Lobster Soup (2020)

April 30th, 2021
Author: Meredith Taylor

Dir: Pepe Andreu, Rafael Moles | Iceland, Doc 95′

A strong sense of community is what makes cafe society so successful in the small coastal town of Grindavík on the southern peninsula of Iceland. Before the Bryggjan Cafe came into existence life in the coastal village revolved around nothing but fishing. Then local net-making brothers Alli and Krilli casually decided to set up a bar in the downstairs premises of their business.

It all started with a coffee machine, the genial couple freely admitting they knew nothing about running a cafe – or even coffee, for that matter, back in the day. But gradually with tables and chairs, the place took shape as a cosy meeting place, locals bringing the odd picture or a pack of cards to make them feel at home. And the Bryggjan cafe was born.

Lobster soup was a speciality of the house and soon became the main attraction, offered one night a week, and eventually everyday, due to popular demand. Grindavik’s only cafe is now the place to meet and have a drink and put the world to rights, a welcome refuge from the brutal elements: biting winds and driving snow. The Bryggjan Cafe is also the shipping port’s cultural centre offering a venue for poetry readings and singalongs and giving the locals a chance to wile away long winter evenings: it helps that more or less all of them grew up nearby.

As Alli and Krilli shoot the breeze with the locals and tourists alike, what emerges is a potted history of the region showing how dramatically life has changed in this small corner of Iceland. The influx or tourists and the introduction of quotas is part of the reason why, but surprise eruptions from the nearby volcano adds an elements of danger, threatening their daily existence, along with the unwanted arrival of the US military. Despite all this, outsiders are drawn here by major attractions of the Blue Lagoon and the proximity of a nearby international airport. Iceland has become a wealthier nation as a whole and more integrated into the rest of Europe as part of the EEA.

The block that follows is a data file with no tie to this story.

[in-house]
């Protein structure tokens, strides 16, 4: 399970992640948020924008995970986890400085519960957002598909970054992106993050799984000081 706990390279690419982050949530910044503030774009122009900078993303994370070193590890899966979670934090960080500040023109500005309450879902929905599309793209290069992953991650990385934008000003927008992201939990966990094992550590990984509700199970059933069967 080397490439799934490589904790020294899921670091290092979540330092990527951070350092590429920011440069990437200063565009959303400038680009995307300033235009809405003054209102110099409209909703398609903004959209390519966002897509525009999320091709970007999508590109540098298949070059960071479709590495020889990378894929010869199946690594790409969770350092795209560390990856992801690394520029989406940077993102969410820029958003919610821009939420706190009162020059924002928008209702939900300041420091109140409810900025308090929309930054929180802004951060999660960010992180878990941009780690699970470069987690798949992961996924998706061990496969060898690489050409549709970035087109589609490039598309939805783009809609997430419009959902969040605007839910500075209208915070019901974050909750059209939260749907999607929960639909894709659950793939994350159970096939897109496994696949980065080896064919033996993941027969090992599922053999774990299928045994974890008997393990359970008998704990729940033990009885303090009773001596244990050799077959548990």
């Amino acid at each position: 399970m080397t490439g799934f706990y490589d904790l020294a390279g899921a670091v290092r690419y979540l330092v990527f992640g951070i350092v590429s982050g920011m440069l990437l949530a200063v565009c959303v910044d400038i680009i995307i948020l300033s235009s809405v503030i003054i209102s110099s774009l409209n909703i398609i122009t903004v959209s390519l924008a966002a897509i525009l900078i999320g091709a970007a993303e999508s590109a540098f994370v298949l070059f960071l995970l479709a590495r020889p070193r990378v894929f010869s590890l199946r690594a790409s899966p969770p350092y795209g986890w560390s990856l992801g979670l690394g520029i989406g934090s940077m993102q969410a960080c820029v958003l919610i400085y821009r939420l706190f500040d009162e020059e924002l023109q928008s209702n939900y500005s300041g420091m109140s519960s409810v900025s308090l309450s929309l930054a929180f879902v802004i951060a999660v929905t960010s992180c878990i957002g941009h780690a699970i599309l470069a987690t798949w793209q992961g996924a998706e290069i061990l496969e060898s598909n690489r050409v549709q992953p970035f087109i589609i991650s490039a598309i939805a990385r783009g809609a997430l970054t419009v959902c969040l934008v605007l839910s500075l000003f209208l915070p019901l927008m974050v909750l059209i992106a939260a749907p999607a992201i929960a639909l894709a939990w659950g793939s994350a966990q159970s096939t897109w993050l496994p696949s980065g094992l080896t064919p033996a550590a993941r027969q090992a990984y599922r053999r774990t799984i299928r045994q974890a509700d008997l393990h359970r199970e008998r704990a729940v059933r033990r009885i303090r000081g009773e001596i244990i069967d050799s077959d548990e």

But former fishermen Alli and Krilli have the future to think about now their net-making business is in decline so they need to take the establishment onto the next phase of its existence. The brothers are not getting any younger, and Alli’s wife would like to get back to her family in Rekyavik. An offer to sell forms the dramatic turning point of this engaging look at a thriving maritime community, vibrantly brought to life here by Spanish filmmakers Jose Andreu Ibarra & Rafa Molés. They act as their own DoPs to create a real sense of the hostile landscape and the bleakness of the great outdoors thats contrast with the warmth of the Icelandic people who have managed to combine the best of both worlds: a strong and traditional sense of community with a decent economy boosted by tourism. MT

Lobster Soup | San Seb premiere | Visions du Réel | Bergamo Film Meeting

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